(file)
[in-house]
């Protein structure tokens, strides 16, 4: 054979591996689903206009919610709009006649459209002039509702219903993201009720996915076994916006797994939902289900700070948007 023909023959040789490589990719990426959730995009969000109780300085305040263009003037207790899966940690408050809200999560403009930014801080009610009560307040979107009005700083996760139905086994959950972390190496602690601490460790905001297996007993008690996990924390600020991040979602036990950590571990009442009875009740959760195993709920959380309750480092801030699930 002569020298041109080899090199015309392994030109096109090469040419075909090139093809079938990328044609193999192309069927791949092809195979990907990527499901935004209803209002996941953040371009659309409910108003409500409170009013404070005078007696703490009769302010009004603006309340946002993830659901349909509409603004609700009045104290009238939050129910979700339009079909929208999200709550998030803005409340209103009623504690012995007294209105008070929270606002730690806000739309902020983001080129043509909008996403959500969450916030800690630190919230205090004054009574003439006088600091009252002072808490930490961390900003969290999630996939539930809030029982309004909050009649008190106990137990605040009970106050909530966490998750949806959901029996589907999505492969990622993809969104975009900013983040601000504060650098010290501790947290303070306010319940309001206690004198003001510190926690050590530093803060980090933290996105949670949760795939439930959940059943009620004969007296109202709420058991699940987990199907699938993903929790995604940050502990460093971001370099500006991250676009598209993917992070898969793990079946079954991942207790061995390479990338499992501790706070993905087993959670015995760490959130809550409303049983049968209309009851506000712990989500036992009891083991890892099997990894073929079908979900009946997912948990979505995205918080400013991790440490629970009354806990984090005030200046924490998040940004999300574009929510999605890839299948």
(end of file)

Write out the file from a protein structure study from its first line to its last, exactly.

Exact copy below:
[in-house]
């Protein structure tokens, strides 16, 4: 054979591996689903206009919610709009006649459209002039509702219903993201009720996915076994916006797994939902289900700070948007 023909023959040789490589990719990426959730995009969000109780300085305040263009003037207790899966940690408050809200999560403009930014801080009610009560307040979107009005700083996760139905086994959950972390190496602690601490460790905001297996007993008690996990924390600020991040979602036990950590571990009442009875009740959760195993709920959380309750480092801030699930 002569020298041109080899090199015309392994030109096109090469040419075909090139093809079938990328044609193999192309069927791949092809195979990907990527499901935004209803209002996941953040371009659309409910108003409500409170009013404070005078007696703490009769302010009004603006309340946002993830659901349909509409603004609700009045104290009238939050129910979700339009079909929208999200709550998030803005409340209103009623504690012995007294209105008070929270606002730690806000739309902020983001080129043509909008996403959500969450916030800690630190919230205090004054009574003439006088600091009252002072808490930490961390900003969290999630996939539930809030029982309004909050009649008190106990137990605040009970106050909530966490998750949806959901029996589907999505492969990622993809969104975009900013983040601000504060650098010290501790947290303070306010319940309001206690004198003001510190926690050590530093803060980090933290996105949670949760795939439930959940059943009620004969007296109202709420058991699940987990199907699938993903929790995604940050502990460093971001370099500006991250676009598209993917992070898969793990079946079954991942207790061995390479990338499992501790706070993905087993959670015995760490959130809550409303049983049968209309009851506000712990989500036992009891083991890892099997990894073929079908979900009946997912948990979505995205918080400013991790440490629970009354806990984090005030200046924490998040940004999300574009929510999605890839299948």